Give the Iran Nuclear Agreement a Chance

Israel shouldn't give up the role of watchdog over Iran, but it must give a fair chance to Iran and the world powers to inaugurate a new path.

PM Benjamin Netanyahu, July 14, 2014.
Israeli Prime Minister Benjamin Netanyahu delivers a statement in his office in Jerusalem on July 14, 2015. Reuters

The nuclear agreement signed Tuesday between Iran and the six world powers is an incredible diplomatic achievement and a historic milestone in the West’s relations with Iran since that country’s 1979 Islamic Revolution. For the first time since Ayatollah Khomeini seized power, there were direct negotiations between Iran and the United States. Those talks led to an agreement, which in addition to its technical clauses includes mutual recognition and equality among its signatories.

The enormous effort invested by Iran and the representatives of the world powers, particularly the United States, an understanding of the great opportunity, and the determination to finish the process and not give up produced a result that is liable to remove, at least temporarily, one of the greatest threats to the Middle East in general and to Israel in particular.

“The achieved agreement is not complete and perfect, but it is what we managed to achieve,” said Iranian Foreign Minister Mohammad Javad Zarif. It was apparently also the best agreement that the Western powers were able to achieve.

One can argue with that conclusion, criticize the concessions made or call it a “dangerous agreement.” This agreement does not grant Iran an international certificate of good character – it still poses a threat to regional peace – and there is no certainty regarding its plans after the agreement expires. These concerns are understandable and the doubts about the agreement rest on a long history of violations and deception.

But like any agreement, even the best of them, the proof will be in the pudding, in Iran’s adherence to the pact’s language and spirit – as it acted with regard to the interim agreement – in the effective oversight of the agreement’s implementation, and in the uncompromising insistence on the fulfillment of all the agreement’s clauses. This is the enormous responsibility that the Western powers took on themselves by signing the pact.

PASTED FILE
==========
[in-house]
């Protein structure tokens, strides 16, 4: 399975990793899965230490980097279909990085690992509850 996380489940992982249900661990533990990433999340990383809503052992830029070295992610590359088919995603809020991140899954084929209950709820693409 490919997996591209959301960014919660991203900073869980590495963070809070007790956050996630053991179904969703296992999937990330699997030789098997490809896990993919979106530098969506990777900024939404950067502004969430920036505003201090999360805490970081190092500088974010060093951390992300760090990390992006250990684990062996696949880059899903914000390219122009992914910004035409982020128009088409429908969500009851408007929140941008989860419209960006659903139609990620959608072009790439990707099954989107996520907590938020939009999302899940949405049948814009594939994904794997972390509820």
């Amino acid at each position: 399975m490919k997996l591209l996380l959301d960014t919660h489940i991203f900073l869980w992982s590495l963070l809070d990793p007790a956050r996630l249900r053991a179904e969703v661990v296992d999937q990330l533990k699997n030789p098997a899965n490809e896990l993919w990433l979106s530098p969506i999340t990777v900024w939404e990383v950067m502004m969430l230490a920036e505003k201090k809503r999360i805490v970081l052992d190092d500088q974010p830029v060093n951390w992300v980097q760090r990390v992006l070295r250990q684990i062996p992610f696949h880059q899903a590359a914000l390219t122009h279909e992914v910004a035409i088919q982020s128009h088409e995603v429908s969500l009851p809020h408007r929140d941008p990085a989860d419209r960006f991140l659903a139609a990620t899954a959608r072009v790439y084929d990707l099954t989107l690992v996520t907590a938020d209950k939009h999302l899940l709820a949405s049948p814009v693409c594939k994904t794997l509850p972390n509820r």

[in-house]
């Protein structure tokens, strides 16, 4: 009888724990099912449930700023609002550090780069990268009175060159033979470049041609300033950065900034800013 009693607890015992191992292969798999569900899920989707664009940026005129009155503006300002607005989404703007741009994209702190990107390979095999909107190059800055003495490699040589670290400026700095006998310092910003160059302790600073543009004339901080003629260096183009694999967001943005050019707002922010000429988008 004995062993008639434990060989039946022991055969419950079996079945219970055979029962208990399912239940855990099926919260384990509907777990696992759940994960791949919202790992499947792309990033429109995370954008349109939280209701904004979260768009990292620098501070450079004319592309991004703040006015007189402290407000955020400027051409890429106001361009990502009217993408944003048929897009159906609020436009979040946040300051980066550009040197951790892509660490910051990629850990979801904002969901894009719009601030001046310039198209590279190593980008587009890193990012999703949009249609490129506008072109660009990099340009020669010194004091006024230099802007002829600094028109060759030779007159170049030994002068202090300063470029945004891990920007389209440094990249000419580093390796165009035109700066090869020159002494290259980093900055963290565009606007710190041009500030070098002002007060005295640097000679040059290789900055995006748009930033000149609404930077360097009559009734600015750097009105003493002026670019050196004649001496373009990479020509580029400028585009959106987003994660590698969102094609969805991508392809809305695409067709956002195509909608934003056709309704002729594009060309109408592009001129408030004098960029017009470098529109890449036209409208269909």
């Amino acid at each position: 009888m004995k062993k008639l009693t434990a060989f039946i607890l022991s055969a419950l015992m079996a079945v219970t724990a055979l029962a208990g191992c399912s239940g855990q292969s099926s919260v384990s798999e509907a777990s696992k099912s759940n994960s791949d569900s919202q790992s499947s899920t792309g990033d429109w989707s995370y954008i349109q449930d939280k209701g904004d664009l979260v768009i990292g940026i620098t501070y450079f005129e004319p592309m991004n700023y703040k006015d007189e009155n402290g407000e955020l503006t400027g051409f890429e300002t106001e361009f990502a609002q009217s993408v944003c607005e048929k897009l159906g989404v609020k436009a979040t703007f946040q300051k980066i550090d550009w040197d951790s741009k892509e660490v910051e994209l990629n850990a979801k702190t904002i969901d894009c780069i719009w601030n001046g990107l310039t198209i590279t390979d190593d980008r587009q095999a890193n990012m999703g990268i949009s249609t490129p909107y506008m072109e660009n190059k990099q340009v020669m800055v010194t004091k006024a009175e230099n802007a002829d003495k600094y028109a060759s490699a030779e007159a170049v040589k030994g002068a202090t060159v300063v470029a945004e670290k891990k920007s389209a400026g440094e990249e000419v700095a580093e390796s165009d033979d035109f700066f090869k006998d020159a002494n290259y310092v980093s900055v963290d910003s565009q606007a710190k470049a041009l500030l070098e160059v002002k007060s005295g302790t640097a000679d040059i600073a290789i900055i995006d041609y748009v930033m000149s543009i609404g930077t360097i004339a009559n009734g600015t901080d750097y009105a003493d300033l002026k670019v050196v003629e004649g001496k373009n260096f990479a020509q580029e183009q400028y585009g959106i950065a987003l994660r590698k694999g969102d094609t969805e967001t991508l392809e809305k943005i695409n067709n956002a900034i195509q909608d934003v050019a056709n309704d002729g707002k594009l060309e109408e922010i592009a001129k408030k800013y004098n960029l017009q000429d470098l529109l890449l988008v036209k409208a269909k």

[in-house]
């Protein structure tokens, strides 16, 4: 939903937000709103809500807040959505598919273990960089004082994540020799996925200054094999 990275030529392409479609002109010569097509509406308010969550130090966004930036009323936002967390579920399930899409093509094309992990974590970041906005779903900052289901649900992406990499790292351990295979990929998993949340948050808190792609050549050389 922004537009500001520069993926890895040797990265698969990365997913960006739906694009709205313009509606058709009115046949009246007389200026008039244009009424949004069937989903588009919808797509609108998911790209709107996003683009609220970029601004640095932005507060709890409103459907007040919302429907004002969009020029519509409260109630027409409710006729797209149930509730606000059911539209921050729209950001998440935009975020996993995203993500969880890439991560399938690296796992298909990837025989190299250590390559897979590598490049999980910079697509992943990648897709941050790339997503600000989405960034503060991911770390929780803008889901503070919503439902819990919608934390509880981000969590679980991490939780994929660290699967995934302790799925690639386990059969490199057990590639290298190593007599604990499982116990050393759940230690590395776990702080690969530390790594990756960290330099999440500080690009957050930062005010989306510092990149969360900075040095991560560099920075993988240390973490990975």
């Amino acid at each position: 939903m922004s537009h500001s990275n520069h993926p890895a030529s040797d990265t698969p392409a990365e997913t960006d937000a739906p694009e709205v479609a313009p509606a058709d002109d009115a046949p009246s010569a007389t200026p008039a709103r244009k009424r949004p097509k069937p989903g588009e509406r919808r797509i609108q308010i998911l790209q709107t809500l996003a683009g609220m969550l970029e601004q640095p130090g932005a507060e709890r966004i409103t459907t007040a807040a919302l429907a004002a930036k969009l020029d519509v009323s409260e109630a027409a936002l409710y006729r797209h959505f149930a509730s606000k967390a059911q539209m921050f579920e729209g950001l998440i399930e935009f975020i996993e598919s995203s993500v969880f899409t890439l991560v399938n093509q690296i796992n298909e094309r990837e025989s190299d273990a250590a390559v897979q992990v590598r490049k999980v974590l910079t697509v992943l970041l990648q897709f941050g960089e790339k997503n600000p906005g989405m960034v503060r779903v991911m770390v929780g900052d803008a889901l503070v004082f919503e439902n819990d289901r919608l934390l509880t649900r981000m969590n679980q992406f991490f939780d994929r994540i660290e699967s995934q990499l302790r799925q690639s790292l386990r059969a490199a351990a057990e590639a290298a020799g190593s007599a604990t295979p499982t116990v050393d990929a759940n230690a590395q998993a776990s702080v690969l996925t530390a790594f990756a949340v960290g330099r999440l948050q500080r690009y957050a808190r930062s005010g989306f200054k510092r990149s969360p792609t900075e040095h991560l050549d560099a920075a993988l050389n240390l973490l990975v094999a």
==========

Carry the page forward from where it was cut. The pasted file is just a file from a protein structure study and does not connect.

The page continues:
The State of Israel, which sees itself, justifiably, as the primary target of the Iranian threat, is entitled to view the agreement with suspicion and distrust. Just as it exposed an important part of Iran’s nuclear program, it must continue to monitor Iran’s behavior and warn of any violation of the deal. Although Israel was not a partner to the negotiations, it cannot give up the role of watchdog that it has taken upon itself. At the same time, it must give a fair chance to Iran and the world powers to inaugurate a new path in their mutual relations.

The talks with Iran seriously damaged the relations between Israel and its ally, the United States. The crude assault on U.S. President Barack Obama, who is accused of “selling out Israel,” can be chalked up by Iran as another achievement. Israel must now join the international community and share in its misgivings, but also share the hope the agreement represents. The countries that signed it also provide the safety net that can guarantee Israel’s safety and security.